Octane reveals Seattle Surge spent $100K on a CDL team intro they couldn’t even use

Brad Norton
Octane playing for Seattle Surge

Now retired from competitive Call of Duty, Octane has spilled the beans on an unfortunate loss of six figures from his original CDL organization, Seattle Surge. It turns out a $100,000 production was ultimately scrapped by the League.

When it comes to brand identity, franchise teams in the CDL have only a few ways of standing out. There’s the obvious visual presentation and voice on social media, but there’s also everything from content and in-game cosmetics to consider as well.

Perhaps one of the more crucial elements today, however, is the custom team introductions. Ahead of every match both online and at LAN events, each team gets to air a brief intro video to spotlight their players and hype up their squad.

Unfortunately for Seattle Surge, in the first year of the League, a jaw-dropping $100,000 production for said team intro was ultimately put to waste, as former starting member Octane has now revealed.

“We filmed an intro for the League, it cost $100,000, and they couldn’t use it,” Octane said bluntly during a recent Twitch stream as the now-retired world champion turned 100 Thieves content creator began to spill the beans.

The hype package in question was for his first team in the CDL, 2019-2020’s Seattle Surge. Out of the gate, the original lineup featured veterans across the board in Apathy, Enable, Karma, Octane, and Slacked.

Together, this newly formed team all traveled to Vancouver, as Octane recalled, with one goal in mind: To film the best CDL intro possible.

“So I go to Vancouver, we have to go film this intro video. One of the directors from one of the seasons of The Walking Dead is doing it. It’s a whole production, a movie production.”

Seattle Surge 2019 lineup
The original Seattle Surge lineup in full.

“The video is us trying to defuse a bomb that is strapped to [Joey “Nubzy” DiGiacomo’s] chest,” he explained. It was down to the players to rescue the then-coach, all entering the big-budget scene with a range of weapons and military equipment in order to save the day.

“We’re in army gear, they had an army ranger come out who works on movie sets and trains actors to make it look authentic. So we had to learn how to hold guns, I’m learning how to hold an M16 to make it look real.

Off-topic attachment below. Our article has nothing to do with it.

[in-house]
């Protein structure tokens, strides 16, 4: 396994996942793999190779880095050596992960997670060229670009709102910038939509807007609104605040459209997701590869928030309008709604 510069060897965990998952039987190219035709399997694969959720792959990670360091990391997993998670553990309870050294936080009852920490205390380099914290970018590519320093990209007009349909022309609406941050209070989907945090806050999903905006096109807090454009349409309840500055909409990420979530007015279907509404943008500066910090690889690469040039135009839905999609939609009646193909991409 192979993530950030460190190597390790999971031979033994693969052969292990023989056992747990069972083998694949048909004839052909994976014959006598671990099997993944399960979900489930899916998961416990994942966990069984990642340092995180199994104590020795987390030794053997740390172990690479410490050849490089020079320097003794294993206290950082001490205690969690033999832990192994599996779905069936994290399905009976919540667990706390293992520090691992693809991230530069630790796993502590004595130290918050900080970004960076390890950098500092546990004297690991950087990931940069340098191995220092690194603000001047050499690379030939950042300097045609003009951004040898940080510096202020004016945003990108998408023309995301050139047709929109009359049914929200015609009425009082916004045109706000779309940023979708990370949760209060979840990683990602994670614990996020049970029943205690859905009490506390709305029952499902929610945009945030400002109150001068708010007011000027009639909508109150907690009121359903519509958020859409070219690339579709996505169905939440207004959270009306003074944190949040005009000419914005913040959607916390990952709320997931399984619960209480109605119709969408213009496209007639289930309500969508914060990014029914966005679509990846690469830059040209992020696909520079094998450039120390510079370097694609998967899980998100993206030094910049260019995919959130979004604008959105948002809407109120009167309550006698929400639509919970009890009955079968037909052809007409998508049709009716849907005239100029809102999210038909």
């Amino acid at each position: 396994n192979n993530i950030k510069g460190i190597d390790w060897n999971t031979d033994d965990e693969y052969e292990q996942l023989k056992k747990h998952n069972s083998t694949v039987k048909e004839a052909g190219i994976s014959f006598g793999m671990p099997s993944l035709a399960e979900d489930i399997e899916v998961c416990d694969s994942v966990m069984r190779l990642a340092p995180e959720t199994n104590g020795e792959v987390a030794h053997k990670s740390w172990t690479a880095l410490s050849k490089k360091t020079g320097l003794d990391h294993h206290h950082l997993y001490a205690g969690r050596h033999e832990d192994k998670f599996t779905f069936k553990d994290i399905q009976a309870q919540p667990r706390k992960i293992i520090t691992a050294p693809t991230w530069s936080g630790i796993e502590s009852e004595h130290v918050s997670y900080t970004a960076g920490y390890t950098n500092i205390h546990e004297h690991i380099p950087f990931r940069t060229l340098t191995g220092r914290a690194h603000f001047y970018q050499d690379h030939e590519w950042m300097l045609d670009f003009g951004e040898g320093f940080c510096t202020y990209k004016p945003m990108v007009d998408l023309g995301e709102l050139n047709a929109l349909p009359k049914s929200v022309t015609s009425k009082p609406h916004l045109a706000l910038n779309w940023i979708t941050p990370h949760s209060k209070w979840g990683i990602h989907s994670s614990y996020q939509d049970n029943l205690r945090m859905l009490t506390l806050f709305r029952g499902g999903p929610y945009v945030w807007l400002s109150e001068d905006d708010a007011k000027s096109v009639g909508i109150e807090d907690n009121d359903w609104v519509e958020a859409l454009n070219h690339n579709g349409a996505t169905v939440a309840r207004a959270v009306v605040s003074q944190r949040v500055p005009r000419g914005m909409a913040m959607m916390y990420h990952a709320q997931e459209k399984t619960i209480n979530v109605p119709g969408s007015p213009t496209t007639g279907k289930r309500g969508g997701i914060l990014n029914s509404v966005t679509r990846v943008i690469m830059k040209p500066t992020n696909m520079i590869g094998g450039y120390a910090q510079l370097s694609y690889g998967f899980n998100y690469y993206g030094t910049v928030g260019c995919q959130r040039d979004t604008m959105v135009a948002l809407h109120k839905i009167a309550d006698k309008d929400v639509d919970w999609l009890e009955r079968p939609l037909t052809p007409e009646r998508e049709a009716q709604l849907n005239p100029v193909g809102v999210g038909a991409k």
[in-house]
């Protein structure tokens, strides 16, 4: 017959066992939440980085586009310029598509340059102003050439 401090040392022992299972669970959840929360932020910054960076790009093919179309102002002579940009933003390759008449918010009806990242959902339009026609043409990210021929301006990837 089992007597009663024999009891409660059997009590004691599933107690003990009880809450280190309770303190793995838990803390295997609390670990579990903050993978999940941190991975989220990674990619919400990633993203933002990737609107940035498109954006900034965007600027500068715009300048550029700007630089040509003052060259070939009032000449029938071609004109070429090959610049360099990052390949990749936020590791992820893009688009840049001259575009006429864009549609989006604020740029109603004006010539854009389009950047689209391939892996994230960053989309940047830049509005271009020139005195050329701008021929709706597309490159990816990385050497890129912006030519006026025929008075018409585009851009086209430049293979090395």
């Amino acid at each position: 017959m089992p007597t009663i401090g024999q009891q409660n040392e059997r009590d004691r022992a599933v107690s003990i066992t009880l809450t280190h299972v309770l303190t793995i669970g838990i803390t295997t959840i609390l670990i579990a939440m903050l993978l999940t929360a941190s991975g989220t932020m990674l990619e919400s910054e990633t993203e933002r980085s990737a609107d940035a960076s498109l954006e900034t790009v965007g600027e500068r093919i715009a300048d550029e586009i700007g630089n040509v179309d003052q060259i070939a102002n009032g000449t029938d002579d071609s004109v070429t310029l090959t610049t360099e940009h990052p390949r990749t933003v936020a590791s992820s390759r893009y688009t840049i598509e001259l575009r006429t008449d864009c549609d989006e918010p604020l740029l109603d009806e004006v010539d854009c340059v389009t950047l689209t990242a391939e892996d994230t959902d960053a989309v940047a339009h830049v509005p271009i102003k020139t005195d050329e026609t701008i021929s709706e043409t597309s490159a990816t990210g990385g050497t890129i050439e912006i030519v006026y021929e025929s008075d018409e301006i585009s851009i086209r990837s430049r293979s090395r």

“We go through this entire shoot, keep in mind, $100,000 goes into this shoot. Karma is in it, Joey’s in it, everyone’s in it. It was awesome, to be fair. It looked amazing.”

For Surge, however, the spectacle of the intro video only got them so far. Before fans could ever see it for themselves, League officials intervened and swiftly shelved the production for one key reason: CDL players were seen holding weapons.

“We’re about to get it out, it turned out so well,” Octane continued. “The League comes back… ‘Uhh, you can’t use this because the players are holding guns.’ My organization did not okay the idea of the video with the CDL prior to filming the video. So it got scrapped.”

Perhaps if Surge had flagged the shoot with the League prior, they then could have pivoted and avoided any guns in the hands of CDL players. But in this timeline, that simply wasn’t the case and the finished product never saw the light of day. For now, it remains locked away in a vault with nothing more than a few pics from the shoot to go off.

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About The Author

Brad Norton is the Australian Managing Editor at Dexerto. He graduated from Swinburne University with a Bachelor’s degree in journalism and has been working full-time in the field for the past six years at the likes of Gamurs Group and now Dexerto. He loves all things single-player gaming (with Uncharted a personal favorite) but has a history on the competitive side having previously run Oceanic esports org Mindfreak. You can contact Brad at brad.norton@dexerto.com